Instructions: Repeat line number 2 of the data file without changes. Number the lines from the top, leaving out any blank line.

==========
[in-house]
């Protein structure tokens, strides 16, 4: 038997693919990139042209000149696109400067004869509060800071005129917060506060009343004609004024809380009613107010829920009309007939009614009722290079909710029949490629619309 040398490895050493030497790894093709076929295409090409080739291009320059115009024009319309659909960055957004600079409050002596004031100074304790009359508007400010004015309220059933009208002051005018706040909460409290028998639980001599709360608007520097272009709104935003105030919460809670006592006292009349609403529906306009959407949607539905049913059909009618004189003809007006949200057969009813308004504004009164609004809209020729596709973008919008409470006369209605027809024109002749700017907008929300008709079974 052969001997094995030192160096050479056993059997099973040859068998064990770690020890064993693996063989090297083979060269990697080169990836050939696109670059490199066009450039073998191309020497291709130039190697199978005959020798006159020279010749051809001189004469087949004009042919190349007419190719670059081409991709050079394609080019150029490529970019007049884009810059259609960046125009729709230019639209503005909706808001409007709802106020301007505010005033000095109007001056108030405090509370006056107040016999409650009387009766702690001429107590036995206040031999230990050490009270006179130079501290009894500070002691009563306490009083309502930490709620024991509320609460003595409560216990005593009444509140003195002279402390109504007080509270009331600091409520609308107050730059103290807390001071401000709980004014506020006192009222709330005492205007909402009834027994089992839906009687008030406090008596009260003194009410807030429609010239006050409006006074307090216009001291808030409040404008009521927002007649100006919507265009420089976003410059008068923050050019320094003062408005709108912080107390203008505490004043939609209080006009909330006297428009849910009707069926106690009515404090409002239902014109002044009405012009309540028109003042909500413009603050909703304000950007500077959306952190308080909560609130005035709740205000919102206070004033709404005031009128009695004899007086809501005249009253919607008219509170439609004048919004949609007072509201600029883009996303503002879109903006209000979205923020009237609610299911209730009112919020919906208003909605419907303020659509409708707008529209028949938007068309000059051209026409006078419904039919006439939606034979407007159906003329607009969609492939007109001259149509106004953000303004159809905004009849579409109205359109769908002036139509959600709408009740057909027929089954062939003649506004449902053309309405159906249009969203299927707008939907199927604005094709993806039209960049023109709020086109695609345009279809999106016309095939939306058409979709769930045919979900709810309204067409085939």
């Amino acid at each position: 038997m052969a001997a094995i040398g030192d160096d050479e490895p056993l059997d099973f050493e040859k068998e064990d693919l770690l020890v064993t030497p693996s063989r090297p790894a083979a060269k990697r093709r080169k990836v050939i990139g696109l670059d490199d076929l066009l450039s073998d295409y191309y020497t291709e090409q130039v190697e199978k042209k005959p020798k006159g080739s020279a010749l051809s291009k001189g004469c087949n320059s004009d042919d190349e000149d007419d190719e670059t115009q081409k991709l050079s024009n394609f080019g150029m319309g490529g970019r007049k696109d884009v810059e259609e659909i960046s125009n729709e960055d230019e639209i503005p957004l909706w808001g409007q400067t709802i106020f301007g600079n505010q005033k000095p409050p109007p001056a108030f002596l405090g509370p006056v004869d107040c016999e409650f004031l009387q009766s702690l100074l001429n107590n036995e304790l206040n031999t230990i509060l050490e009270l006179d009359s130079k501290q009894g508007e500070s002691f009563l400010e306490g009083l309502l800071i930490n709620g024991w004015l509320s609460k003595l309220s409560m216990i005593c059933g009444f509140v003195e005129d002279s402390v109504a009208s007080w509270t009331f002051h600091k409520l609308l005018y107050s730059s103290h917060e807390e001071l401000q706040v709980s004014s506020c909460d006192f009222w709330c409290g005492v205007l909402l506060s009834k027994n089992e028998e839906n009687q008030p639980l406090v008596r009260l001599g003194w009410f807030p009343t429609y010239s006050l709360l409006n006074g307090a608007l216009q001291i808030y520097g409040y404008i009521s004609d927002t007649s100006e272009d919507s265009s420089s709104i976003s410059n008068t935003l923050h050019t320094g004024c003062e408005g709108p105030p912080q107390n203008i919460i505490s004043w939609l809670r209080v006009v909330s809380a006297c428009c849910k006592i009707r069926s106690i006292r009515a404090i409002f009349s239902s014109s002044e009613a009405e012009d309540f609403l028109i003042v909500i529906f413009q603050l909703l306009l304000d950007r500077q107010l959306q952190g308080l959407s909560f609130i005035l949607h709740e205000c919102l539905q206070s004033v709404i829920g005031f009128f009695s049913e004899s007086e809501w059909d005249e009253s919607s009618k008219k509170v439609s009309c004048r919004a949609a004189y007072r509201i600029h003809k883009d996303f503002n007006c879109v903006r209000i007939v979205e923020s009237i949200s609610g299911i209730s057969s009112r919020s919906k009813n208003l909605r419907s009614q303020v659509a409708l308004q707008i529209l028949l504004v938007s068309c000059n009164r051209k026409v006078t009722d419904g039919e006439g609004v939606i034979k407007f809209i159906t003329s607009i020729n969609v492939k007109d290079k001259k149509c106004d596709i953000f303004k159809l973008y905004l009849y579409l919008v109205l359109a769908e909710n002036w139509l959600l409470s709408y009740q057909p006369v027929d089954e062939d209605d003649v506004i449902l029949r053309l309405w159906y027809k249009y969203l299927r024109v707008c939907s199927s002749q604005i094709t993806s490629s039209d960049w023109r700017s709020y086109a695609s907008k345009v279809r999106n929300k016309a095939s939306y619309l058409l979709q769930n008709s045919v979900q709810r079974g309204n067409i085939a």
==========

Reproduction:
């Protein structure tokens, strides 16, 4: 038997693919990139042209000149696109400067004869509060800071005129917060506060009343004609004024809380009613107010829920009309007939009614009722290079909710029949490629619309 040398490895050493030497790894093709076929295409090409080739291009320059115009024009319309659909960055957004600079409050002596004031100074304790009359508007400010004015309220059933009208002051005018706040909460409290028998639980001599709360608007520097272009709104935003105030919460809670006592006292009349609403529906306009959407949607539905049913059909009618004189003809007006949200057969009813308004504004009164609004809209020729596709973008919008409470006369209605027809024109002749700017907008929300008709079974 052969001997094995030192160096050479056993059997099973040859068998064990770690020890064993693996063989090297083979060269990697080169990836050939696109670059490199066009450039073998191309020497291709130039190697199978005959020798006159020279010749051809001189004469087949004009042919190349007419190719670059081409991709050079394609080019150029490529970019007049884009810059259609960046125009729709230019639209503005909706808001409007709802106020301007505010005033000095109007001056108030405090509370006056107040016999409650009387009766702690001429107590036995206040031999230990050490009270006179130079501290009894500070002691009563306490009083309502930490709620024991509320609460003595409560216990005593009444509140003195002279402390109504007080509270009331600091409520609308107050730059103290807390001071401000709980004014506020006192009222709330005492205007909402009834027994089992839906009687008030406090008596009260003194009410807030429609010239006050409006006074307090216009001291808030409040404008009521927002007649100006919507265009420089976003410059008068923050050019320094003062408005709108912080107390203008505490004043939609209080006009909330006297428009849910009707069926106690009515404090409002239902014109002044009405012009309540028109003042909500413009603050909703304000950007500077959306952190308080909560609130005035709740205000919102206070004033709404005031009128009695004899007086809501005249009253919607008219509170439609004048919004949609007072509201600029883009996303503002879109903006209000979205923020009237609610299911209730009112919020919906208003909605419907303020659509409708707008529209028949938007068309000059051209026409006078419904039919006439939606034979407007159906003329607009969609492939007109001259149509106004953000303004159809905004009849579409109205359109769908002036139509959600709408009740057909027929089954062939003649506004449902053309309405159906249009969203299927707008939907199927604005094709993806039209960049023109709020086109695609345009279809999106016309095939939306058409979709769930045919979900709810309204067409085939």